Clinical trials and community programs go hand in hand, and we are extremely proud of our contribution in both areas. We conducted the first cardiovascular-related clinical trial in an entirely African American population in 1977, documenting the sexual side effects of antihypertensive medications. We also pioneered the first church-based health promotion initiative in 1979, empowering African Americans to prevent cardiovascular-related risks by training volunteers to take blood pressures, refer those with elevations, follow-up, and monitor. Obviously, recruiting study subjects for clinical trials is greatly facilitated by the success of our community-based programs.
We unabashedly facilitate the development of new and innovative treatments for diseases that disproportionately affect African Americans. Although controversial, we helped to recruit the investigators and the 1,050 patients for the African American Heart Failure Trial (A-HeFT) to determine whether isosorbide dinitrate plus hydralazine (BiDil) would be beneficial for African Americans with heart failure (in addition to optimal background therapy). The results were dramatic—a 43% survival benefit. We were also partners in the African American Rosuvastatin Investigation of Efficacy and Safety (ARIES) trial that evaluated the impact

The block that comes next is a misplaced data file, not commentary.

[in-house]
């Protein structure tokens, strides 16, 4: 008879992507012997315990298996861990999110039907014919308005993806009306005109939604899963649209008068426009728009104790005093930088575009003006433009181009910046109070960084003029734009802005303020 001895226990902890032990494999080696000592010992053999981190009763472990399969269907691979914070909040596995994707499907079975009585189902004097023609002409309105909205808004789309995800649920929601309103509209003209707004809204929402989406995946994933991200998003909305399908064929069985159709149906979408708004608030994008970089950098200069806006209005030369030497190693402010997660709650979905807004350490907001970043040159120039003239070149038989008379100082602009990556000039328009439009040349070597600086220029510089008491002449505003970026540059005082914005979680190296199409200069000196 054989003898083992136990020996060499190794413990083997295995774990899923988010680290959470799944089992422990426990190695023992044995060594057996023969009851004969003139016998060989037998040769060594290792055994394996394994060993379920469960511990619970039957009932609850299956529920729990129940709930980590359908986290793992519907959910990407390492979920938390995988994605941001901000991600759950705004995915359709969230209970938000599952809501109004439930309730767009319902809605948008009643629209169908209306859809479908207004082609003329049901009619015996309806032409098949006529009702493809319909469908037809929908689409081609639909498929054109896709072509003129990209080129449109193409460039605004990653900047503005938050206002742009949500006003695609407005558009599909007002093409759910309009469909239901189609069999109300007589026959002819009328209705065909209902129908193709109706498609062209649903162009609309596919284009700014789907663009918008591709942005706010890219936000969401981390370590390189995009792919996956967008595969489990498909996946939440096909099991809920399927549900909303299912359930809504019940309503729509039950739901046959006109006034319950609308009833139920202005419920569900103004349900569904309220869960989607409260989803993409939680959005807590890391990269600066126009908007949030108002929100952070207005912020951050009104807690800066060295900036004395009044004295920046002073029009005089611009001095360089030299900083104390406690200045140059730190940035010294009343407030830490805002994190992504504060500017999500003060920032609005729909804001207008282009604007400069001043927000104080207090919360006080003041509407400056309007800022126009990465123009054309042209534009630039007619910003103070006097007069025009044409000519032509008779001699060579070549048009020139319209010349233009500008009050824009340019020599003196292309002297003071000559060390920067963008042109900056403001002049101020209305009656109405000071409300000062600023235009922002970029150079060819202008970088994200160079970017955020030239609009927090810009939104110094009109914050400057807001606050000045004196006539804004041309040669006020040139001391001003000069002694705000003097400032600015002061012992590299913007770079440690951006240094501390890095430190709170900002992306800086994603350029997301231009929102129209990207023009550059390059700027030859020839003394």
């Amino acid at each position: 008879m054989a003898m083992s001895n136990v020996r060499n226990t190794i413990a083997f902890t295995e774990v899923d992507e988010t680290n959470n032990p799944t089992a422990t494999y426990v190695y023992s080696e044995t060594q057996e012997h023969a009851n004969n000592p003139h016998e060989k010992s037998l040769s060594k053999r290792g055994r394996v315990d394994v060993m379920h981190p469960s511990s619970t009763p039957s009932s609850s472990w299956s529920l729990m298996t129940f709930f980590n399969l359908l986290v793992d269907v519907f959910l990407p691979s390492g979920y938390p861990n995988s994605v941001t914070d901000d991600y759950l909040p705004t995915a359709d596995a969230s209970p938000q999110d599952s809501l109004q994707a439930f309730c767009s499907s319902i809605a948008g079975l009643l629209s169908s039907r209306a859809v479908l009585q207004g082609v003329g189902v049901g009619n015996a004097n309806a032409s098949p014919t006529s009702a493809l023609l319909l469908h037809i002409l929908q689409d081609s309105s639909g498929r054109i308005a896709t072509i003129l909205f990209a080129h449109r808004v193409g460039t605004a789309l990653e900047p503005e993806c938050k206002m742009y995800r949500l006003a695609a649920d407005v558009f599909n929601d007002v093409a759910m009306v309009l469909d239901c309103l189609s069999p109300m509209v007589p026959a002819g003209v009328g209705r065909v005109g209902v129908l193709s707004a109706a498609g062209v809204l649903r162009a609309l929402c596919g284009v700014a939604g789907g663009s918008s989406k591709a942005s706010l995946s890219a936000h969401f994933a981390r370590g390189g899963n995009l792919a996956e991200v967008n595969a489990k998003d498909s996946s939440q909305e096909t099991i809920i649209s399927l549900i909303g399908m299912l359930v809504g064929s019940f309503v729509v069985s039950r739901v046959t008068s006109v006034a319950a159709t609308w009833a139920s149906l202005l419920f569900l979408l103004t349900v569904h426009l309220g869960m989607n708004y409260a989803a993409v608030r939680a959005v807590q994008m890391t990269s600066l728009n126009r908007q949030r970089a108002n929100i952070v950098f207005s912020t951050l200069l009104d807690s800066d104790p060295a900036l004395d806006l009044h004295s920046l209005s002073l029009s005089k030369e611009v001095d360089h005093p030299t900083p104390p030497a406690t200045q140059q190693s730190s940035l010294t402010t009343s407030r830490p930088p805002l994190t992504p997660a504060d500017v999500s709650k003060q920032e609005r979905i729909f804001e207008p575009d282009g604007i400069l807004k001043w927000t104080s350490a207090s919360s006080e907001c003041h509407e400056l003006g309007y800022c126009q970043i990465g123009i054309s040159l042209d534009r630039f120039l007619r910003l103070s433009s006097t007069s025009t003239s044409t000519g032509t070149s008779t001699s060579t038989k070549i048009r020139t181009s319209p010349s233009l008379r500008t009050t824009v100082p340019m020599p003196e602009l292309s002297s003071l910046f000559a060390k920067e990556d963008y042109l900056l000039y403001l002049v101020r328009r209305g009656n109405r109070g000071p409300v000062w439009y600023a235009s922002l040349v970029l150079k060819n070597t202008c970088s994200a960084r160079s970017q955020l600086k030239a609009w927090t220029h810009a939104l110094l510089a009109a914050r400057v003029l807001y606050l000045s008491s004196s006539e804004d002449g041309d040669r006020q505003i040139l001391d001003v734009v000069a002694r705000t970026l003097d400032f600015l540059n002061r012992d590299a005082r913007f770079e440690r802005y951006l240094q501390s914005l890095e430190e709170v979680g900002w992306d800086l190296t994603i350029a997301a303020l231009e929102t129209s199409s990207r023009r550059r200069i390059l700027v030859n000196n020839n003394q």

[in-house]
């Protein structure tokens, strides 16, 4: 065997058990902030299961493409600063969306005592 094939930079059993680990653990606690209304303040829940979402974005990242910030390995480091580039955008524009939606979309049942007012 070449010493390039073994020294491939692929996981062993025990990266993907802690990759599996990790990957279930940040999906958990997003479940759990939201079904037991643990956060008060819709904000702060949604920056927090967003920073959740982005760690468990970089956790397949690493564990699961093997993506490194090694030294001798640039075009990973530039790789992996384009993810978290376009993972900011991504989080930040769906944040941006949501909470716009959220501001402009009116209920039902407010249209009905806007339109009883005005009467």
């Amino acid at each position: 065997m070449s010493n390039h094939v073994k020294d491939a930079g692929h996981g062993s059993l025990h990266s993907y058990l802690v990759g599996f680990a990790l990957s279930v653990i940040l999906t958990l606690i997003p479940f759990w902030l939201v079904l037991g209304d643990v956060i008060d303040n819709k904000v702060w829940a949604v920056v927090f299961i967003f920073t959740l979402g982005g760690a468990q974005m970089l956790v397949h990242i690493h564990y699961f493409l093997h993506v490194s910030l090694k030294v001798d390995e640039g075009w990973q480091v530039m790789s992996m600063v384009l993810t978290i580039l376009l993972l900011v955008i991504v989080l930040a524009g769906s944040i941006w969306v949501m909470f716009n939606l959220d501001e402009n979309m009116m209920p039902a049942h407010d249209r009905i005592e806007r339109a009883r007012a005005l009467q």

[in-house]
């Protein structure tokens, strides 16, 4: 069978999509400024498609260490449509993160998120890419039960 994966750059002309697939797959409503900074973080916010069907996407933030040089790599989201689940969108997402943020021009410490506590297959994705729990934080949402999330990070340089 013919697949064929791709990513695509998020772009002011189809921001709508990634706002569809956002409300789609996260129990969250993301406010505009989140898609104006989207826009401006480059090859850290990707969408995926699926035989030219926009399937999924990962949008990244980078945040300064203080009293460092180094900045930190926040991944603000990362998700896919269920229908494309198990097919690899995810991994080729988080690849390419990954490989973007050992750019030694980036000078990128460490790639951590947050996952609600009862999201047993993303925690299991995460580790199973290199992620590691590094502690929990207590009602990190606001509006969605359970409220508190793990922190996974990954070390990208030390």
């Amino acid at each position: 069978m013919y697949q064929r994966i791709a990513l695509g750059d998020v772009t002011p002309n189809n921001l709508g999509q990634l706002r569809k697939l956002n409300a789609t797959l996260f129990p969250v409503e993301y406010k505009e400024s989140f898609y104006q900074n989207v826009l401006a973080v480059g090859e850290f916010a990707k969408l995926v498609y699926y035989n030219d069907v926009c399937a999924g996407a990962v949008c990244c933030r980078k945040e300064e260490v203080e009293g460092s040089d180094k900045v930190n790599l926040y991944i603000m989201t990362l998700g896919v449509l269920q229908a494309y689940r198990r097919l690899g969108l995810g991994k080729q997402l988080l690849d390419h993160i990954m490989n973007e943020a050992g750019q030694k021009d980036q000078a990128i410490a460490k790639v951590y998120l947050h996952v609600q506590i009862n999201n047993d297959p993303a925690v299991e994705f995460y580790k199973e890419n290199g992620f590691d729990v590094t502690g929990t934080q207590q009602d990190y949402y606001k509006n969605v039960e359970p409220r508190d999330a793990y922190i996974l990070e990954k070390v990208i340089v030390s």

of rosuvastatin (Crestor) in an entirely African American population. Again, very positive and very impressive results were achieved. We completed some 40 clinical trials for African American patients and will continue to promote clinical trials as a strategy to achieve higher quality outcomes at an affordable cost.
We have a strong focus on community programs. We will use “Bible Marks” as a very inexpensive way to spread our message of “Seven Steps to Good Health,” and we encourage religious leaders to dedicate a minute for a health message at each gathering. Our CHOICES program (Changing Health Outcomes by Improving Cardiovascular Education and Screenings) stands out as a great innovation.